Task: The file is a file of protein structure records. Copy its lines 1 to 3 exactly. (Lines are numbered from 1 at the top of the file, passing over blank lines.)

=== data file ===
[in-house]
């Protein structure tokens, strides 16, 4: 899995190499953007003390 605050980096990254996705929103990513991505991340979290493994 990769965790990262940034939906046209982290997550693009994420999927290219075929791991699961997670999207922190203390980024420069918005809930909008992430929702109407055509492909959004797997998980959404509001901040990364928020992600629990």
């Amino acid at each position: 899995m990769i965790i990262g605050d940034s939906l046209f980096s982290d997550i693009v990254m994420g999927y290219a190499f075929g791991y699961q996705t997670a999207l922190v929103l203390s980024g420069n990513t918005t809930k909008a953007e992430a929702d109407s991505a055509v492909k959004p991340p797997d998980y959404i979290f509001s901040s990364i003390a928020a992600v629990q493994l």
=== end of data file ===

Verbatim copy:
[in-house]
């Protein structure tokens, strides 16, 4: 899995190499953007003390 605050980096990254996705929103990513991505991340979290493994 990769965790990262940034939906046209982290997550693009994420999927290219075929791991699961997670999207922190203390980024420069918005809930909008992430929702109407055509492909959004797997998980959404509001901040990364928020992600629990």
């Amino acid at each position: 899995m990769i965790i990262g605050d940034s939906l046209f980096s982290d997550i693009v990254m994420g999927y290219a190499f075929g791991y699961q996705t997670a999207l922190v929103l203390s980024g420069n990513t918005t809930k909008a953007e992430a929702d109407s991505a055509v492909k959004p991340p797997d998980y959404i979290f509001s901040s990364i003390a928020a992600v629990q493994l």